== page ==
To facilitate the body language of credibility, you should make yourself as comfortable as possible. It may help to eat lightly before your appearance. Wear comfortable clothing. Try to use the toilet, to stretch a few muscle groups and to breathe deeply several times before you testify. Voiding and stretching will help to make you comfortable and will improve your body language. If you're still nervous, that's okay. Few people testify without some butterflies.
Even if you have to sit on your hands, keep your hands away from your face. A hand near one's face is almost always bad body language. With rare exception, the person who rests his chin in his hands, or who twists her moustache, or otherwise speaks with hands partially obscuring mouth or face is not telling the whole truth.

Psychologists tell us that people who speak without moving their lips and people who speak through clenched teeth are harder for us to believe. In fact, the expression "lying through his teeth" suggests someone speaking through clenched teeth, as if to hide the source of the words.

Windows of the soul. . .

You may be standing at a microphone in front of a row of pews, or seated five steps up, in an enclosure alongside the judge. The jury may be a few short feet from you or yards away, across the room. Your questioner may be catty-corner from the jury or "in your face." The judge may actually be behind you. To whom do you direct your attention? First, look at the person who is asking the question. Then, let whoever will be judging you see your eyes as you respond. For this reason it is sometimes wise to remove your glasses or wear contact lenses while testifying, if you can do so comfortably and without squinting. As a general rule, don't look down while testifying, unless you're reading or looking at notes. Looking down is evasive and defensive. On the other hand, don't look up when trying to remember something. Witnesses have an interesting manner of leaning back in their seats and rolling their eyes skyward when trying to remember. It's as if the answer is appearing on a teleprompter that is rolling across the backs of their brains. While this may be intended to suggest pensiveness and reflection before answering, it usually comes across as hokey or false

If you will be seated at counsel table or otherwise within view of the jury during a significant part of the proceeding, the judge or jury will be watching you with interest. It is important that your attention be unfailingly upon the proceedings. Try to never look bored (unless the other side's expert is testifying); you may smile, but try not to laugh at anyone's humor. Of course, if the judge makes a joke, you may laugh out loud.

Just like in school. . .

Be on time. Even if you know that court never starts on time, when told to appear at 9:00, do not be late. Murphy's Law has some courtroom corollaries. Believe me, you do not wish to run afoul of a judge who came in early that day to handle a particularly busy calendar.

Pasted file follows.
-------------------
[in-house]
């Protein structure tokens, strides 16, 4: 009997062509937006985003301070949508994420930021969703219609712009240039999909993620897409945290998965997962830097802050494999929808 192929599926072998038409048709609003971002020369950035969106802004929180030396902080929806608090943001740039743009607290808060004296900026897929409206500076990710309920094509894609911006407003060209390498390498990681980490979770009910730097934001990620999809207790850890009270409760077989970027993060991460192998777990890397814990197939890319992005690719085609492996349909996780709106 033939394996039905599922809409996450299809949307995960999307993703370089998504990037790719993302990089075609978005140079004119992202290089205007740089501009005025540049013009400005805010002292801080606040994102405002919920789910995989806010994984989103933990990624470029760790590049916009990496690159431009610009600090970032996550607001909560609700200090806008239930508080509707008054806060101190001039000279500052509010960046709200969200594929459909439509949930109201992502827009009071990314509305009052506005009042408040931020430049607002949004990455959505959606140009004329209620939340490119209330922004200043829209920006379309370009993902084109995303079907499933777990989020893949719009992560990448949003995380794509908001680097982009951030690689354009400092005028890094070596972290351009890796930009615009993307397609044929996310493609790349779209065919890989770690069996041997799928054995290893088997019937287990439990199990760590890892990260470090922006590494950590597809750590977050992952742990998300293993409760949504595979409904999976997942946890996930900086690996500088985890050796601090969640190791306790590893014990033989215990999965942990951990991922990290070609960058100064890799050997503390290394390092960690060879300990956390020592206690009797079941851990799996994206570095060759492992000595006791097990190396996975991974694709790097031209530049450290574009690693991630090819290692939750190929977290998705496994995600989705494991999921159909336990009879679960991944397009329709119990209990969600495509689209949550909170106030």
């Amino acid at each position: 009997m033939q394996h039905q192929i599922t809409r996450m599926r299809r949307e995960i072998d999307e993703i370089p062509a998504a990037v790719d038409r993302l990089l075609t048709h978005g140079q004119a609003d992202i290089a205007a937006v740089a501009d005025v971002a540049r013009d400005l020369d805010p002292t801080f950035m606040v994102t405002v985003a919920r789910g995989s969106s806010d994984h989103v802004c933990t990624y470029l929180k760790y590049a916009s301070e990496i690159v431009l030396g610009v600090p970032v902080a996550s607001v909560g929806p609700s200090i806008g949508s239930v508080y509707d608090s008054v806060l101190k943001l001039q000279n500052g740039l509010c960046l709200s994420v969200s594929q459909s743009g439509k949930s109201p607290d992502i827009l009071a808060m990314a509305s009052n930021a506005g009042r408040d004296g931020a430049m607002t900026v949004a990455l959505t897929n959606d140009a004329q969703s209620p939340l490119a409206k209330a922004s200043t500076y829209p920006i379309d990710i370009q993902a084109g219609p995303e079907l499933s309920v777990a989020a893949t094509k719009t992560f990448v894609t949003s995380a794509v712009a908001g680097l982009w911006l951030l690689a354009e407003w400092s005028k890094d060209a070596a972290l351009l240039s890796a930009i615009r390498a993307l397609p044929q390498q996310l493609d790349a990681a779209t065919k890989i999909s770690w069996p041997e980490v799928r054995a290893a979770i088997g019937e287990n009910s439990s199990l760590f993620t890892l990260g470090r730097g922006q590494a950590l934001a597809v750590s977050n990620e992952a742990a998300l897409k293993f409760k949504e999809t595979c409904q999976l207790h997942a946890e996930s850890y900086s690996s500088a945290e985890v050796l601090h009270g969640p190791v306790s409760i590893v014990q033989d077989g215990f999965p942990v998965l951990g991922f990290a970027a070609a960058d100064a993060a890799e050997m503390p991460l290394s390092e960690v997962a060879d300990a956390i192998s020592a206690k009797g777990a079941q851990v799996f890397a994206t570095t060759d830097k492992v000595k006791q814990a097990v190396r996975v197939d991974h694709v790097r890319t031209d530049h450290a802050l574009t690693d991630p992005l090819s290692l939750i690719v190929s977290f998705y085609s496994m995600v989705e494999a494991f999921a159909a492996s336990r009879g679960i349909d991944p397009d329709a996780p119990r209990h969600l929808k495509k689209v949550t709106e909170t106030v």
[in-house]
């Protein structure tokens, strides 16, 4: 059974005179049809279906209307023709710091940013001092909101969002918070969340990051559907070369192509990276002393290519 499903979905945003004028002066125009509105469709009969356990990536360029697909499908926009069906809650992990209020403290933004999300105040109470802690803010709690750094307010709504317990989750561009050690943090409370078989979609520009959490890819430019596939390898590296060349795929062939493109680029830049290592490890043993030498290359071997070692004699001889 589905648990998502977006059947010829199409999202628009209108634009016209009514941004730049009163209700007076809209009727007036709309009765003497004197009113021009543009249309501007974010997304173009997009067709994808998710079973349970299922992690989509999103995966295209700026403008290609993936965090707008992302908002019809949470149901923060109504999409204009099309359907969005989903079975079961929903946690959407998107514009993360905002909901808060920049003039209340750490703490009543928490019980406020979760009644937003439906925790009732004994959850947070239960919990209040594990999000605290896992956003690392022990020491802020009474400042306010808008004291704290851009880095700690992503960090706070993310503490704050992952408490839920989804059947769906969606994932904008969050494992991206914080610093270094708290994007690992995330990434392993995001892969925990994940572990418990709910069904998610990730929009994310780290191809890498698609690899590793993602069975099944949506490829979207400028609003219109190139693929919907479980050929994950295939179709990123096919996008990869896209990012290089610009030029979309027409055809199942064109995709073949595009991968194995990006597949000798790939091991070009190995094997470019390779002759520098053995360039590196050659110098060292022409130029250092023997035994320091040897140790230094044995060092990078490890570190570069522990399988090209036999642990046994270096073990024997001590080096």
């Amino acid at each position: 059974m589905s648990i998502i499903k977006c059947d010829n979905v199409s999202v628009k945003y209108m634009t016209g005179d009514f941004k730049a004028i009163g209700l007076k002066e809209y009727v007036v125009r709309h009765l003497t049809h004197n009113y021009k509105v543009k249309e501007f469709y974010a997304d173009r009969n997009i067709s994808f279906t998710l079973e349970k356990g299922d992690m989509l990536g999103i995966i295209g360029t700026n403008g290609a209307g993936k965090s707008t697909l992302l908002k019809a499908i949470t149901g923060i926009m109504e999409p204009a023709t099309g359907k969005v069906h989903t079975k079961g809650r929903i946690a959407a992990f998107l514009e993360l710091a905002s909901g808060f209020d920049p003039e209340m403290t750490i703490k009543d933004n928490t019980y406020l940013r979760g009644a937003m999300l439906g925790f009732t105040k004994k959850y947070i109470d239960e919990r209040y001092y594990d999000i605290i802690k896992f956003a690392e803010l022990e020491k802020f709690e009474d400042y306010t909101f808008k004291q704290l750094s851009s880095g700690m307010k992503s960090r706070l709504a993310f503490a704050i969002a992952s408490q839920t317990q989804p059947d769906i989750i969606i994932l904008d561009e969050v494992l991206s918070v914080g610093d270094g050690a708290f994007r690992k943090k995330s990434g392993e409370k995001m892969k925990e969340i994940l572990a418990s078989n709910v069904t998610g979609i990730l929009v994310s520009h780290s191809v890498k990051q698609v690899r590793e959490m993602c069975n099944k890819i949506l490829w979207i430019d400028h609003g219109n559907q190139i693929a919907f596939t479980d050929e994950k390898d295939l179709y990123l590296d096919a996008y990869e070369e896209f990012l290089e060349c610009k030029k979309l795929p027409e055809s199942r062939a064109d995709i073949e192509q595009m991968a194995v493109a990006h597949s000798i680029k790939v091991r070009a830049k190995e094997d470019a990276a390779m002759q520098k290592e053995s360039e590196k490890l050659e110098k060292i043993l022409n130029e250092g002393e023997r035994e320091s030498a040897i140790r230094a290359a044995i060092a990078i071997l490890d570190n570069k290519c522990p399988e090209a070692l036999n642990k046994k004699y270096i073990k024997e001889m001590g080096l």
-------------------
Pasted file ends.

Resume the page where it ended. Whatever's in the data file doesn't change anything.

Judges might not seem to mind keeping a courtroom waiting, but your delaying a judge should be avoided, if at all possible. It is a good idea to note and keep with you the telephone number of the court or the court's clerk. If you must be late, call the court. All judges appreciate the courtesy of the call.

Nervous habits can be distractive and misleading. Avoid pencil-tapping, finger-drumming, knuckle-cracking, nail-biting, teeth-grinding, paper-shuffling, change-jingling and knee-bouncing. They all reveal that you're impatient or anxious. They suggest that you're not at ease with your surroundings. Chill.

Gum chewing is in a class by itself. Besides being disrespectful to the court, it obscures one's pronunciation and does little to enhance one's appearance of intelligence. Park your chewing gum at the door.

If, during the course of your testimony, you feel the need to use a toilet, tell the judge immediately. The judge will usually arrange a recess. Similarly, if you are thirsty, and a pitcher of water is not provided at the stand, you may request one. Many witnesses now bring their own bottled water with them to the stand when they testify.

Finally, if you should feel faint or ill, notify the court officer or judge at once.

It's better left unsaid. . .

When responding to a question, do not say anything that is not responsive to the question. This means: do not volunteer details that have not been requested.
It also means to avoid useless verbiage. When asked a question, do not mutter, comment on the question ("That's a tough one."), or say valueless words under oath. Try to eliminate expressions such as "well," "ya know" and "all right," to introduce or interrupt a thought. Some witnesses say "Okay!" or "Hmm, let me see..." each time before answering; others repeat every question. If you must repeat a question aloud, don't make it a habit. Avoid gestures, shrugs and non-verbal vocalizations; a careful attorney will describe each for the record. Don't say, "uh-uh," "uh-huh" or "yeah". Don't state as your knowledge information that other people told you, unless you are asked specifically to do so. This could be hearsay. You may say what you heard, but make it clear that your information is not first hand.